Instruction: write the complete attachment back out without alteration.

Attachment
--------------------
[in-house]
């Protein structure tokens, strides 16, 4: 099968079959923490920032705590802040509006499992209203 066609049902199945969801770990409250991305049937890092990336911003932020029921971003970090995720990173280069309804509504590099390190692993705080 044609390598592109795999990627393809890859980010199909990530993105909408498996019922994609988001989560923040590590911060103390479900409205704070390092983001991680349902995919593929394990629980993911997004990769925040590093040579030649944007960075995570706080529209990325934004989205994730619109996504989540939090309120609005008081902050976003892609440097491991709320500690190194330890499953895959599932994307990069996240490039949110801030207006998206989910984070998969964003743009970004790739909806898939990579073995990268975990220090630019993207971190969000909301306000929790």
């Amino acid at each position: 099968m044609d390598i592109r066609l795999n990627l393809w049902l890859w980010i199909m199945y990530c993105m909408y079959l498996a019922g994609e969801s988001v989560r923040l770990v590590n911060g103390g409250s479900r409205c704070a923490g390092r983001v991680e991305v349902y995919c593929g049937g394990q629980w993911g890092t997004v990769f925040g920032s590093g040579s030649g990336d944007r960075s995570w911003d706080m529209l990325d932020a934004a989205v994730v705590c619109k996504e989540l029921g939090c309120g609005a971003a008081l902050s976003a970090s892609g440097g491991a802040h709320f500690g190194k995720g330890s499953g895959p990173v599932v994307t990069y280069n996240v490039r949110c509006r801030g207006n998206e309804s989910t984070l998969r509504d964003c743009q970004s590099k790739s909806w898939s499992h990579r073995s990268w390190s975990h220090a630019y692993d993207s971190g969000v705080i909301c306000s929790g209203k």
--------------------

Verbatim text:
[in-house]
């Protein structure tokens, strides 16, 4: 099968079959923490920032705590802040509006499992209203 066609049902199945969801770990409250991305049937890092990336911003932020029921971003970090995720990173280069309804509504590099390190692993705080 044609390598592109795999990627393809890859980010199909990530993105909408498996019922994609988001989560923040590590911060103390479900409205704070390092983001991680349902995919593929394990629980993911997004990769925040590093040579030649944007960075995570706080529209990325934004989205994730619109996504989540939090309120609005008081902050976003892609440097491991709320500690190194330890499953895959599932994307990069996240490039949110801030207006998206989910984070998969964003743009970004790739909806898939990579073995990268975990220090630019993207971190969000909301306000929790």
């Amino acid at each position: 099968m044609d390598i592109r066609l795999n990627l393809w049902l890859w980010i199909m199945y990530c993105m909408y079959l498996a019922g994609e969801s988001v989560r923040l770990v590590n911060g103390g409250s479900r409205c704070a923490g390092r983001v991680e991305v349902y995919c593929g049937g394990q629980w993911g890092t997004v990769f925040g920032s590093g040579s030649g990336d944007r960075s995570w911003d706080m529209l990325d932020a934004a989205v994730v705590c619109k996504e989540l029921g939090c309120g609005a971003a008081l902050s976003a970090s892609g440097g491991a802040h709320f500690g190194k995720g330890s499953g895959p990173v599932v994307t990069y280069n996240v490039r949110c509006r801030g207006n998206e309804s989910t984070l998969r509504d964003c743009q970004s590099k790739s909806w898939s499992h990579r073995s990268w390190s975990h220090a630019y692993d993207s971190g969000v705080i909301c306000s929790g209203k």